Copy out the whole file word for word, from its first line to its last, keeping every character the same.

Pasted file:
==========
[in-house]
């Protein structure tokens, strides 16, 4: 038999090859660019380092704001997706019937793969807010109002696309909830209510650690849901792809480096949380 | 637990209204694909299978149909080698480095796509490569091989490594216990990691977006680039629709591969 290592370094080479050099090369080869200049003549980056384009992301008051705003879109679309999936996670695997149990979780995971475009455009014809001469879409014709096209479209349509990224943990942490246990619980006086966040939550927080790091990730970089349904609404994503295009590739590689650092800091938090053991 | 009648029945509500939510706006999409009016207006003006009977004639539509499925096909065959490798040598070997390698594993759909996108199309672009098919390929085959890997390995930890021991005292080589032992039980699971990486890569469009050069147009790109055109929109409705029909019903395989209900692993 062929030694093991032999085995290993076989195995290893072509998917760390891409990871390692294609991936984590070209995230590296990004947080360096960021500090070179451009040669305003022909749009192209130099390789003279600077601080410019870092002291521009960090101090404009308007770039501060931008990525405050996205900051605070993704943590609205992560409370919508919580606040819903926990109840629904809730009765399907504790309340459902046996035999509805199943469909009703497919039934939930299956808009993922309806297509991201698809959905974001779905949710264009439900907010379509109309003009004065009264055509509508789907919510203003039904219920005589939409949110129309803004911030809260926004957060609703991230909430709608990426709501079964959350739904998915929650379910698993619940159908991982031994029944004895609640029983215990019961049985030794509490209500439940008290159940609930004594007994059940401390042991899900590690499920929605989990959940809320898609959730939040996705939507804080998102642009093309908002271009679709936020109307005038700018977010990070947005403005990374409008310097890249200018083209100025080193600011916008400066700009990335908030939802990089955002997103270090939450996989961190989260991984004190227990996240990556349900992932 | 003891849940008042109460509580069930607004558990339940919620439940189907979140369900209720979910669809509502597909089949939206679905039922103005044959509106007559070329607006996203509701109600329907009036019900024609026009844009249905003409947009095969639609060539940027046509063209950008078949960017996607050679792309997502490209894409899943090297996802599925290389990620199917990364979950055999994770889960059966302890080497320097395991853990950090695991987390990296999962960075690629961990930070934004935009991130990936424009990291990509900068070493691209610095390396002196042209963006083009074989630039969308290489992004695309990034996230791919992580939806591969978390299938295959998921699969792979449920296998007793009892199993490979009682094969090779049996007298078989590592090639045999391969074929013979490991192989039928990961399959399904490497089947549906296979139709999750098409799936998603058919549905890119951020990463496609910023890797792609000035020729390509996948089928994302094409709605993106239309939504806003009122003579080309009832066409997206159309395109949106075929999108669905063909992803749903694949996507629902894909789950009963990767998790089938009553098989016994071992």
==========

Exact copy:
[in-house]
């Protein structure tokens, strides 16, 4: 038999090859660019380092704001997706019937793969807010109002696309909830209510650690849901792809480096949380 | 637990209204694909299978149909080698480095796509490569091989490594216990990691977006680039629709591969 290592370094080479050099090369080869200049003549980056384009992301008051705003879109679309999936996670695997149990979780995971475009455009014809001469879409014709096209479209349509990224943990942490246990619980006086966040939550927080790091990730970089349904609404994503295009590739590689650092800091938090053991 | 009648029945509500939510706006999409009016207006003006009977004639539509499925096909065959490798040598070997390698594993759909996108199309672009098919390929085959890997390995930890021991005292080589032992039980699971990486890569469009050069147009790109055109929109409705029909019903395989209900692993 062929030694093991032999085995290993076989195995290893072509998917760390891409990871390692294609991936984590070209995230590296990004947080360096960021500090070179451009040669305003022909749009192209130099390789003279600077601080410019870092002291521009960090101090404009308007770039501060931008990525405050996205900051605070993704943590609205992560409370919508919580606040819903926990109840629904809730009765399907504790309340459902046996035999509805199943469909009703497919039934939930299956808009993922309806297509991201698809959905974001779905949710264009439900907010379509109309003009004065009264055509509508789907919510203003039904219920005589939409949110129309803004911030809260926004957060609703991230909430709608990426709501079964959350739904998915929650379910698993619940159908991982031994029944004895609640029983215990019961049985030794509490209500439940008290159940609930004594007994059940401390042991899900590690499920929605989990959940809320898609959730939040996705939507804080998102642009093309908002271009679709936020109307005038700018977010990070947005403005990374409008310097890249200018083209100025080193600011916008400066700009990335908030939802990089955002997103270090939450996989961190989260991984004190227990996240990556349900992932 | 003891849940008042109460509580069930607004558990339940919620439940189907979140369900209720979910669809509502597909089949939206679905039922103005044959509106007559070329607006996203509701109600329907009036019900024609026009844009249905003409947009095969639609060539940027046509063209950008078949960017996607050679792309997502490209894409899943090297996802599925290389990620199917990364979950055999994770889960059966302890080497320097395991853990950090695991987390990296999962960075690629961990930070934004935009991130990936424009990291990509900068070493691209610095390396002196042209963006083009074989630039969308290489992004695309990034996230791919992580939806591969978390299938295959998921699969792979449920296998007793009892199993490979009682094969090779049996007298078989590592090639045999391969074929013979490991192989039928990961399959399904490497089947549906296979139709999750098409799936998603058919549905890119951020990463496609910023890797792609000035020729390509996948089928994302094409709605993106239309939504806003009122003579080309009832066409997206159309395109949106075929999108669905063909992803749903694949996507629902894909789950009963990767998790089938009553098989016994071992």